Best Actor in a Supporting Role: JARED LETO. This a pretty strong group of nominees, except or Jonah Hill, whose performance in Wolf of Wall Street is not particularly worthy of note. I'll admit that part of the reason I'd give Leto the edge is out of affection for his character and the energy and commitment it took to create it. But Bradley Cooper really crackles in "American Hustle," and Michael Fassbender's work in "Slave" is deep and important. Barkhad Abdi deserves the notice he has gotten, though I find the film problematic.
Best Actress in a Supporting Role: LUPITA NYONG'O. This is one of the clearest choices. Her work in "slave" is wrenching to watch, as it should be, specific and complete. Jennifer Lawrence is also absolutely amazing in "Hustle" but she doesn't need to win two years in a row, especially in this company. Sally Hawkins is quite good in "Blue Jasmine," and I'm glad to see her get some notice. June Squibb is perfect in "Nebraska," though I don't know if I'd call her performance award-worthy. Julia Roberts? No way.
Best Cinematography: NEBRASKA. This film, shot in expansive black-and-white, perfectly captures the drabness and stark beauty of its landscape, which resounds with its take on its characters. "Gravity" and "Inside Llewyn Davis are also deserving--but "Prisoners"? Please.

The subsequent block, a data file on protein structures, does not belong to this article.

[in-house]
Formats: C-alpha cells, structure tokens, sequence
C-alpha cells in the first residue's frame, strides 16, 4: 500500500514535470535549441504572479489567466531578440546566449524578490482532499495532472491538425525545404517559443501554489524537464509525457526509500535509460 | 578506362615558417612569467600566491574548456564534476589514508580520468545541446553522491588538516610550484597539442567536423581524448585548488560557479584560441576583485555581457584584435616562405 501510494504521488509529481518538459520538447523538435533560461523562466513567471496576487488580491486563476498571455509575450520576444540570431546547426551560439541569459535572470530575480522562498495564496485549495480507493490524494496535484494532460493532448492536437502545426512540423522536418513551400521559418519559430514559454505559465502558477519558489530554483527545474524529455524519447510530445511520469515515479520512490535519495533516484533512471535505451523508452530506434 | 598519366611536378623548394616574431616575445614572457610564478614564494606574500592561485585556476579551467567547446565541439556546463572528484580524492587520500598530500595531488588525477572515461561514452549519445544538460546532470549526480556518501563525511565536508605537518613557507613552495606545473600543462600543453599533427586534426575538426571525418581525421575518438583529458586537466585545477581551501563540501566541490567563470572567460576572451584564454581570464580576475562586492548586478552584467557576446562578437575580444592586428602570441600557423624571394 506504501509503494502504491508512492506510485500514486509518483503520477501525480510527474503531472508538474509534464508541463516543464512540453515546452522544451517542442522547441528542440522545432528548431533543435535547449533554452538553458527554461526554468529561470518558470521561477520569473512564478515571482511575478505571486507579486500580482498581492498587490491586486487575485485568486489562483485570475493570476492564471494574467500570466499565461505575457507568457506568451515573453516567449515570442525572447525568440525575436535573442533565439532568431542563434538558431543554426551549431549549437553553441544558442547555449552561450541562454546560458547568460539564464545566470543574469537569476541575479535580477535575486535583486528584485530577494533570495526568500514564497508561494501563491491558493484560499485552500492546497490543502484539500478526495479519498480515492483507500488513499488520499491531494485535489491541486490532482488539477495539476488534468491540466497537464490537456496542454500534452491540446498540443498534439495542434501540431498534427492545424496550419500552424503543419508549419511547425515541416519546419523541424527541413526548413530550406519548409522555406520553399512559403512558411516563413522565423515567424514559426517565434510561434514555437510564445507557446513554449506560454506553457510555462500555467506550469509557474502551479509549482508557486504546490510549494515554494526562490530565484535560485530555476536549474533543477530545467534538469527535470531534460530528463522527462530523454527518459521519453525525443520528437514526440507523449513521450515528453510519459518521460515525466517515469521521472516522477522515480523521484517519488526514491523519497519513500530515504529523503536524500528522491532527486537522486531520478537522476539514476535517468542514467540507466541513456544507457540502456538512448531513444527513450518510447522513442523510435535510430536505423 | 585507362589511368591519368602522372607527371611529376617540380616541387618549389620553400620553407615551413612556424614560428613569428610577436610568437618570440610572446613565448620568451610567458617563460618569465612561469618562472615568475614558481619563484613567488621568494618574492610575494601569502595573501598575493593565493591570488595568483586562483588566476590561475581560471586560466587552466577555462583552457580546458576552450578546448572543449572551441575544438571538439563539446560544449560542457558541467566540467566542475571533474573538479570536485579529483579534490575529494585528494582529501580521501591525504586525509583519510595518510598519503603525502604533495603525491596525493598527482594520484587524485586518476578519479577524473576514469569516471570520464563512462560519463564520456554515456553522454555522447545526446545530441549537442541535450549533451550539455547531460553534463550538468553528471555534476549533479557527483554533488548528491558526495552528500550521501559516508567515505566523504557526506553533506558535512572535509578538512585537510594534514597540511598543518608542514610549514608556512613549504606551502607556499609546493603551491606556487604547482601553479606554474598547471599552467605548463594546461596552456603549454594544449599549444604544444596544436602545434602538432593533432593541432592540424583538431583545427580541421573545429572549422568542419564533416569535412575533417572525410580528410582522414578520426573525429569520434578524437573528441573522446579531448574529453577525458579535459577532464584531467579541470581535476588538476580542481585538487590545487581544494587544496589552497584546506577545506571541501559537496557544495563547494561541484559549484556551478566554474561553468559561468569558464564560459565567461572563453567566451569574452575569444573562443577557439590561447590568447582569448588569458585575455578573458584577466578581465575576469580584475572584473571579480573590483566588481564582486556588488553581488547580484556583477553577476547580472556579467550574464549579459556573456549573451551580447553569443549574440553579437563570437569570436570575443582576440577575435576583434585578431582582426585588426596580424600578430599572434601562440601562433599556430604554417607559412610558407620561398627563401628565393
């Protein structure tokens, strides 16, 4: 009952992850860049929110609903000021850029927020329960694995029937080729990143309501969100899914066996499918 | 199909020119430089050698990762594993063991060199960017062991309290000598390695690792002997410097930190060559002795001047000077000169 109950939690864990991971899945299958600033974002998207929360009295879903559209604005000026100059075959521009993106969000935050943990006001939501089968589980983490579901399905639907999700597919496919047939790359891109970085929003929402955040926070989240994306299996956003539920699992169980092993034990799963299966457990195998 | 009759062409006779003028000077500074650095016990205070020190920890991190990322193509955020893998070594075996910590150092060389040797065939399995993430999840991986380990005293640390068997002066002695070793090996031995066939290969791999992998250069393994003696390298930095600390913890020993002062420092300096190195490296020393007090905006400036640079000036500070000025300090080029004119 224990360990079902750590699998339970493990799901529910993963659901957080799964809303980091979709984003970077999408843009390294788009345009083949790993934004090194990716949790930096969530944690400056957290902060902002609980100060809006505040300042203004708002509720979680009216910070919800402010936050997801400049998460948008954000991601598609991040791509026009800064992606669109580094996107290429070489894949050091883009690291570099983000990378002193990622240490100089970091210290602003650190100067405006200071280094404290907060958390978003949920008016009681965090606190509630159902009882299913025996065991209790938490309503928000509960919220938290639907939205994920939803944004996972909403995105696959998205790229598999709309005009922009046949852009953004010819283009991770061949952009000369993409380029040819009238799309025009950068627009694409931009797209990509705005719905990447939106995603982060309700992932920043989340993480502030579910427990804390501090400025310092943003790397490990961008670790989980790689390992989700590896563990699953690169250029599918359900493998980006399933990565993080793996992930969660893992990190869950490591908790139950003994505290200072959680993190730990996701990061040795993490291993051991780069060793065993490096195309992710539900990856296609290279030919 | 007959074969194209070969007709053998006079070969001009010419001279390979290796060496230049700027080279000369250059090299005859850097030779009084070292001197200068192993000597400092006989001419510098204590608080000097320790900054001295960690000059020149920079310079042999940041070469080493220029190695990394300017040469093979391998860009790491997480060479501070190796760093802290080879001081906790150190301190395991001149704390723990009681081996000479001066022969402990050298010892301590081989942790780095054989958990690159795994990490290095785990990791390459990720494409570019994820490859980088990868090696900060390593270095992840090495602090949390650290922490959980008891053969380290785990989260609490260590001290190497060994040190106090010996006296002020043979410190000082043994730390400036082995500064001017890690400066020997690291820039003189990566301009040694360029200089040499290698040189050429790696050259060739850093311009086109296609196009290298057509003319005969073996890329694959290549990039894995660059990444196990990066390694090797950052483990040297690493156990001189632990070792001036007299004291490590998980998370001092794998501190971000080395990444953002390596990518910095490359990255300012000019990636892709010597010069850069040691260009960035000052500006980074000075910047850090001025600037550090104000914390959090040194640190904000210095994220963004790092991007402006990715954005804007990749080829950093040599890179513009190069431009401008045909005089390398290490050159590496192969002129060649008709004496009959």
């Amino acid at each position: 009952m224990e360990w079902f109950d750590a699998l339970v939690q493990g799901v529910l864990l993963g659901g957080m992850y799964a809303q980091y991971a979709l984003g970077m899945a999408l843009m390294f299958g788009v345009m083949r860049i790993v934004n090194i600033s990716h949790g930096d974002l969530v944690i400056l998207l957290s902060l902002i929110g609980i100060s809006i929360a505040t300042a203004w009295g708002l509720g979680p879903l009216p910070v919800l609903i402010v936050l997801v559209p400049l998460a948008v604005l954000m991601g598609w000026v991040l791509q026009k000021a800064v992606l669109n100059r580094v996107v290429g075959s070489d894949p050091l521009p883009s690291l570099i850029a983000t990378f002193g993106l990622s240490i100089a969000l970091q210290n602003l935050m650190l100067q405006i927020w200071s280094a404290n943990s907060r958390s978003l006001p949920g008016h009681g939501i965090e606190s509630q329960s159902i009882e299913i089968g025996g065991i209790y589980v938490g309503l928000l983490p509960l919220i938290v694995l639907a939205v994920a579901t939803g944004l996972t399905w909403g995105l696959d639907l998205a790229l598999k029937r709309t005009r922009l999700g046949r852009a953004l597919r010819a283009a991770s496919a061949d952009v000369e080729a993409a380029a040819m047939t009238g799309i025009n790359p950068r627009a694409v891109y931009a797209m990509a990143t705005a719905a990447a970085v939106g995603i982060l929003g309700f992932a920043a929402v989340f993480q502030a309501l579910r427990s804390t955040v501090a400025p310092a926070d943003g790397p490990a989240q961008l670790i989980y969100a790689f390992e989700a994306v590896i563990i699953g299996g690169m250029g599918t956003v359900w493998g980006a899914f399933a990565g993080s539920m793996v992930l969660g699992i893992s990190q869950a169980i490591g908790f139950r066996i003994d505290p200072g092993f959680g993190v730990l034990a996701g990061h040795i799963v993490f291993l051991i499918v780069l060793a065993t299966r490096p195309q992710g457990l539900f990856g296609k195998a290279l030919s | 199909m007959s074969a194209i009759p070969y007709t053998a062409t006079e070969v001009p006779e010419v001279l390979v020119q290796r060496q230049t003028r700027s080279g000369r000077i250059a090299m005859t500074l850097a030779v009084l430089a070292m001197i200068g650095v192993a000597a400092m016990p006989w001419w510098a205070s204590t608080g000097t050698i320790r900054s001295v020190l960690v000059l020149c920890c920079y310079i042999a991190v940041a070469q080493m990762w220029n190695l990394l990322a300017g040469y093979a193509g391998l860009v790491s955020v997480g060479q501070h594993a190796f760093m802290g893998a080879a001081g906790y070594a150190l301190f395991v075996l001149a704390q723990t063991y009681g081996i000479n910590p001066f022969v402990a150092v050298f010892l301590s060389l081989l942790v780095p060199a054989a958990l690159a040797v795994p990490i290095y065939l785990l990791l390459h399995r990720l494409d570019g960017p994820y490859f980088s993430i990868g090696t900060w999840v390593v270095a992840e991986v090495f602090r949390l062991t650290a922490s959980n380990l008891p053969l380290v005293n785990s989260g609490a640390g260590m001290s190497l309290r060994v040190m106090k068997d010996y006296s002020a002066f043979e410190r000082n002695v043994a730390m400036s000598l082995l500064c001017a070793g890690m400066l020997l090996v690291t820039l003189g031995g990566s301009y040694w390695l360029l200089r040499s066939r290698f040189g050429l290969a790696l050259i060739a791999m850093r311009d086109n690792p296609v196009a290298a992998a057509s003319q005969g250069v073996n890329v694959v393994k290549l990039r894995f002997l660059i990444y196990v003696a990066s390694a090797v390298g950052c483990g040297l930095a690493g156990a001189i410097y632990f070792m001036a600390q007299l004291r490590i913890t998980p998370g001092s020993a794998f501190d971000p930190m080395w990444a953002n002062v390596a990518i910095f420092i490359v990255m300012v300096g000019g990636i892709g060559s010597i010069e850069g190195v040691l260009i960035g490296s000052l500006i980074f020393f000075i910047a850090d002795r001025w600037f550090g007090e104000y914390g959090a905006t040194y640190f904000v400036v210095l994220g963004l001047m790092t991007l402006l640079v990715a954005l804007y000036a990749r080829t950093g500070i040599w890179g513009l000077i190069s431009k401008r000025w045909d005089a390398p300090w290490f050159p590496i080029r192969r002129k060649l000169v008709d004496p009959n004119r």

Best Costume Design: AMERICAN HUSTLE. The costumes in this film are almost like a character, elevating the humor and the distinctness of each character. So playful and fun! The others are all fine enough, although "The Great Gatsby" was just too much of everything.
Best Director: ALEXANDER PAYNE for achieving such a perfect tone and assembling all of the elements of his beautiful film. But I could easily make the argument for Steve McQueen, whose achievement in directing "12 Years a Slave" is much more heroic. David O. Russell certainly deserves the recognition, and I'm fine with the nomination for Alphonso Cuaron, though I'm not a fan of "Gravity." I wouldn't include Martin Scorcese on the list for "Wolf," which doesn't attempt anything new or notable. "Her" certainly does, and Spike Jones deserves to be among the nominees.
Best Documentary Feature: 20 FEET FROM STARDOM. I'd eliminate two of the nominees: "Cutie and the Boxer," which is mildly interesting but also quite ponderous and annoying, and "The Act of Killing," which I actually find quite problematic. The director of the latter discovered that a bunch of horrible men who committed atrocities in Indonesia fifty years ago were not only quite proud and happy to talk about it, but wanted to reenact them for more impact. That's interesting, but I don't think giving them two hours to do just that was necessary or illuminating. I didn't get to "The Square" in time, but I do think "Dirty Wars" is absolutely excellent and important. "20 Feet from Stardom" brings a lot of very deserved attention to an overlooked community of musicians and is a joy to watch, so I'm happy for it to win, though I'm frustrated that "Let the Fire Burn" didn't get a nomination. I'd give it the award among Oscar-eligible documentaries.